We all understand that at some point in our lives, we have to retire. But, not everyone is prepared for the day. Apparently, as per a GAO analysis, around 29% of Americans aged 55 or older do not have any retirement savings or even a traditional pension plan.
“We aren’t surprised that people have not saved a lot for retirement,â€ said GAO director ofÂ education, workforce and income security Charles Jeszeck. “[As] there hasn’t been a significant increase in wages, people have student loans and other debt, and many are continuing to struggle financially.”
Retirement is inevitable, and bills will still need to be paid during this period of peopleâ€™s lives. Without any retirement savings or income, retirees could face deeper debt and financial turmoil. So, why do most Americans still fall short in their retirement savings?
Unrealistic goals & strategies
While some may have their retirement plan ready, not everybody is fully prepared for whatâ€™s about to come when they retire.
Most people in their 20s have started saving for their retirement, yet it seems they lack deeper understanding of their retirement expectations. A study featured by CNBC revealed that Millennials have unrealistic retirement goals, where they believe winning the lottery or being gifted money for retirement are some of the viable retirement strategies. In fact, 65% of them believe that Social Security wonâ€™t help them have a meaningful income when they retire.
No retirement planning
Just because you are giving enough towards your 401 (K) plan and social security does not guarantee that you can live a fruitful life after retirement. It requires retirement planning that must be clear and laid out early on in your life. With proper retirement planning, a retiree is guaranteed more than enough money annually to maintain the upscale lifestyle they dreamed of. Yet, itâ€™s easier said that done. See, even when someone retires with a portfolio worth $1 million, retirees arenâ€™t guaranteed a great retirement â€“ rather said value is considered the bare minimum portfolio value before you retire.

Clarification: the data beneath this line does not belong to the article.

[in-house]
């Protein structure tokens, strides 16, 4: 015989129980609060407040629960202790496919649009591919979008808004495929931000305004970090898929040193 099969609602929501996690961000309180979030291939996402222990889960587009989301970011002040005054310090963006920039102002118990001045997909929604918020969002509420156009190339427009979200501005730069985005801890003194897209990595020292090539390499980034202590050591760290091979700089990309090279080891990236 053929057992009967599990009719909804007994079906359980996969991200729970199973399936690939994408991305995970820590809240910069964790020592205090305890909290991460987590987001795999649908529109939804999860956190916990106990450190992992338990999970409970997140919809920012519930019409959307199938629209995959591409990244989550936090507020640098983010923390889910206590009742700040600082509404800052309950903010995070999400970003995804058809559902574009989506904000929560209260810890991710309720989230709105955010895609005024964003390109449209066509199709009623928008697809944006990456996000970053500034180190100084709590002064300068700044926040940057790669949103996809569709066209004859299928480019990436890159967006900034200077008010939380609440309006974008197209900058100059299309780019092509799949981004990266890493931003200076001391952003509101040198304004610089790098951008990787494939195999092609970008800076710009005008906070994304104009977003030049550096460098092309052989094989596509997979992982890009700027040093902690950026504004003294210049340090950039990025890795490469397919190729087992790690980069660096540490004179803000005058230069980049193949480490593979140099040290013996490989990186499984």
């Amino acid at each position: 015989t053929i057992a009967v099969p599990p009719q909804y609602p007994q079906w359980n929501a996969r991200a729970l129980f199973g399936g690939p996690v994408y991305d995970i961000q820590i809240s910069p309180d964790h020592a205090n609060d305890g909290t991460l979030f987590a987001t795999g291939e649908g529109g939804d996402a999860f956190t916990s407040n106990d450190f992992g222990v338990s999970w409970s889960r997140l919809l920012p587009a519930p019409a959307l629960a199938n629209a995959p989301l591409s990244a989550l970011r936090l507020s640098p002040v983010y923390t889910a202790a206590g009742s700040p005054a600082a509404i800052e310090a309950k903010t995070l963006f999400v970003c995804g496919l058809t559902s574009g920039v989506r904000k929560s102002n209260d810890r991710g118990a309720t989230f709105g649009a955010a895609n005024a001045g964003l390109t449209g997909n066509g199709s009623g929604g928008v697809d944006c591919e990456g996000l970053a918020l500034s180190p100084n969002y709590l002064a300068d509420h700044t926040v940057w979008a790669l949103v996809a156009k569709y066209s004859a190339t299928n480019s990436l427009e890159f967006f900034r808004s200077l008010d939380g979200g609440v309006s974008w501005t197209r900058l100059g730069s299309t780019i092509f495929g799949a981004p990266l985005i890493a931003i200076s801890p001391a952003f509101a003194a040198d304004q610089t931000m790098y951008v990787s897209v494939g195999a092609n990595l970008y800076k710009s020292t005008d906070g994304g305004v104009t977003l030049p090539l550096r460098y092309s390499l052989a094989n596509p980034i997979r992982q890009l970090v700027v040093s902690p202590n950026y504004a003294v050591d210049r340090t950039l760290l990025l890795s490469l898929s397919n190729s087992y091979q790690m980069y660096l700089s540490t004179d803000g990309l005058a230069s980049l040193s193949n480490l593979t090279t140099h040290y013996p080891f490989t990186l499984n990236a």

Spending instead of investing
Retirement income must be used similar to your work salary. It comes in monthly and it should cover the rest of your bills. And donâ€™t forget that expenses will continue to be incurred once you retire because if youâ€™re not prepared, it might exceed the monthly income you receive from your retirement plan. Previously, we discussed some ideas how you can increase your income as well as reducing expenses that might help boost your cash flow during your retirement years.
Instead of spending more, why not invest your money in something that brings great returns. There are various investment opportunities that can uplift your financial portfolio â€“ stocks, real estate and business opportunities among others. However make sure to do thorough research on the investments before you let go of your money. â€œThe best defense against simple mistakes is education,â€ as suggested by FXCM. You must learn the elements that affect your investment â€“ currency, exchange rate, economic growth, etc.
No backupÂ plan
But, no matter how much planning you do, there is still a possibility that life will still throw you a curve ball. The only way toÂ go about it is by having a strong backup plan to ensure that unexpected developments will not affect your retirement money. Your retirement savings and income must be flexible to cover you from unexpected events such as health issues, natural disasters, and worst of all, an early death. Some of the options will be to get a life insurance, so itâ€™s important toÂ keep your social security updated, and, of course, maintain a strong investment and asset portfolio to avoid any financial burden when you finally retire.
The earlier you think and start investing in your retirement, the sooner you can achieve the desired financial portfolio value you need before you retire. The best variables to consider are â€˜preparation and education.â€™ Prepare for your retirement, work hard for your future, and free yourself from any stress and burden of financial instability when you reach the golden age.